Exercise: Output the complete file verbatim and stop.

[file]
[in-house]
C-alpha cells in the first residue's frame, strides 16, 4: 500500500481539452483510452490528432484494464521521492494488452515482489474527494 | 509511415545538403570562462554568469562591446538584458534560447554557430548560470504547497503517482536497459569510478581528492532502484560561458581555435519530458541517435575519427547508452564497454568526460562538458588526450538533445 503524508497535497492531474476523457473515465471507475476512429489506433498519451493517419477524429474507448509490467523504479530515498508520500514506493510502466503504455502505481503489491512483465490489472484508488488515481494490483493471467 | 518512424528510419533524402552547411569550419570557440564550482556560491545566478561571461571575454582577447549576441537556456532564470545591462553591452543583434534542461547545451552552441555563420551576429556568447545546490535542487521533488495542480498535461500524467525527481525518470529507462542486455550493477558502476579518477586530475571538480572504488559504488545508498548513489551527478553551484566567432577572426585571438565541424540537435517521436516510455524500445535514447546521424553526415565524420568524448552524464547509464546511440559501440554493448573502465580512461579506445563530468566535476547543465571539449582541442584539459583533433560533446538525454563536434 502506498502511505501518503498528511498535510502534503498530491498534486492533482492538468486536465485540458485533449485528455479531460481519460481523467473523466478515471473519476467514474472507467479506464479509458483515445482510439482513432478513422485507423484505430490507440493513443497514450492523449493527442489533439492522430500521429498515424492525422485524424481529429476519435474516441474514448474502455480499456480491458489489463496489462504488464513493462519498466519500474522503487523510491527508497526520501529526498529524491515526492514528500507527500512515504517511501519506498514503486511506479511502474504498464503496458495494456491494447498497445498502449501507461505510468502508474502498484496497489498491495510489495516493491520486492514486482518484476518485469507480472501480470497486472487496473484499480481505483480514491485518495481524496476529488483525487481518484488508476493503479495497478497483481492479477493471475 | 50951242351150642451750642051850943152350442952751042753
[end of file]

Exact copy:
[in-house]
C-alpha cells in the first residue's frame, strides 16, 4: 500500500481539452483510452490528432484494464521521492494488452515482489474527494 | 509511415545538403570562462554568469562591446538584458534560447554557430548560470504547497503517482536497459569510478581528492532502484560561458581555435519530458541517435575519427547508452564497454568526460562538458588526450538533445 503524508497535497492531474476523457473515465471507475476512429489506433498519451493517419477524429474507448509490467523504479530515498508520500514506493510502466503504455502505481503489491512483465490489472484508488488515481494490483493471467 | 518512424528510419533524402552547411569550419570557440564550482556560491545566478561571461571575454582577447549576441537556456532564470545591462553591452543583434534542461547545451552552441555563420551576429556568447545546490535542487521533488495542480498535461500524467525527481525518470529507462542486455550493477558502476579518477586530475571538480572504488559504488545508498548513489551527478553551484566567432577572426585571438565541424540537435517521436516510455524500445535514447546521424553526415565524420568524448552524464547509464546511440559501440554493448573502465580512461579506445563530468566535476547543465571539449582541442584539459583533433560533446538525454563536434 502506498502511505501518503498528511498535510502534503498530491498534486492533482492538468486536465485540458485533449485528455479531460481519460481523467473523466478515471473519476467514474472507467479506464479509458483515445482510439482513432478513422485507423484505430490507440493513443497514450492523449493527442489533439492522430500521429498515424492525422485524424481529429476519435474516441474514448474502455480499456480491458489489463496489462504488464513493462519498466519500474522503487523510491527508497526520501529526498529524491515526492514528500507527500512515504517511501519506498514503486511506479511502474504498464503496458495494456491494447498497445498502449501507461505510468502508474502498484496497489498491495510489495516493491520486492514486482518484476518485469507480472501480470497486472487496473484499480481505483480514491485518495481524496476529488483525487481518484488508476493503479495497478497483481492479477493471475 | 50951242351150642451750642051850943152350442952751042753